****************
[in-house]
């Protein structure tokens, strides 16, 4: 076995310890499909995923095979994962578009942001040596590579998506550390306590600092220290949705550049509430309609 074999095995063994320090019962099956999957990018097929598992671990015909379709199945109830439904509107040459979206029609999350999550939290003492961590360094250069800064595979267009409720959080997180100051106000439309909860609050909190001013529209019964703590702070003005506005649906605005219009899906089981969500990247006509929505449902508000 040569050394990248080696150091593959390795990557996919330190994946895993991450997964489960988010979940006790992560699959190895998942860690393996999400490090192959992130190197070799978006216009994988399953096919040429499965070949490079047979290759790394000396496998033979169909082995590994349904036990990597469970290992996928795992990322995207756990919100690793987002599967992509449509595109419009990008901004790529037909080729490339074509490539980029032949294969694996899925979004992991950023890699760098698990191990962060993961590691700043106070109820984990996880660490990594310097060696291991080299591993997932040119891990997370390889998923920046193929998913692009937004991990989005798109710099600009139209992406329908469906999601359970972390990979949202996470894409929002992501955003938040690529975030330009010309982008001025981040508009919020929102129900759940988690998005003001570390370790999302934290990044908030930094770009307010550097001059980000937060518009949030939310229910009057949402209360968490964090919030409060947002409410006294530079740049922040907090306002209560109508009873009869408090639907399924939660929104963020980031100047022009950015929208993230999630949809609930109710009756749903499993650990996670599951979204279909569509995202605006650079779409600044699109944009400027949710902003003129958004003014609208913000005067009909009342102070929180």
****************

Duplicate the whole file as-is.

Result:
[in-house]
């Protein structure tokens, strides 16, 4: 076995310890499909995923095979994962578009942001040596590579998506550390306590600092220290949705550049509430309609 074999095995063994320090019962099956999957990018097929598992671990015909379709199945109830439904509107040459979206029609999350999550939290003492961590360094250069800064595979267009409720959080997180100051106000439309909860609050909190001013529209019964703590702070003005506005649906605005219009899906089981969500990247006509929505449902508000 040569050394990248080696150091593959390795990557996919330190994946895993991450997964489960988010979940006790992560699959190895998942860690393996999400490090192959992130190197070799978006216009994988399953096919040429499965070949490079047979290759790394000396496998033979169909082995590994349904036990990597469970290992996928795992990322995207756990919100690793987002599967992509449509595109419009990008901004790529037909080729490339074509490539980029032949294969694996899925979004992991950023890699760098698990191990962060993961590691700043106070109820984990996880660490990594310097060696291991080299591993997932040119891990997370390889998923920046193929998913692009937004991990989005798109710099600009139209992406329908469906999601359970972390990979949202996470894409929002992501955003938040690529975030330009010309982008001025981040508009919020929102129900759940988690998005003001570390370790999302934290990044908030930094770009307010550097001059980000937060518009949030939310229910009057949402209360968490964090919030409060947002409410006294530079740049922040907090306002209560109508009873009869408090639907399924939660929104963020980031100047022009950015929208993230999630949809609930109710009756749903499993650990996670599951979204279909569509995202605006650079779409600044699109944009400027949710902003003129958004003014609208913000005067009909009342102070929180």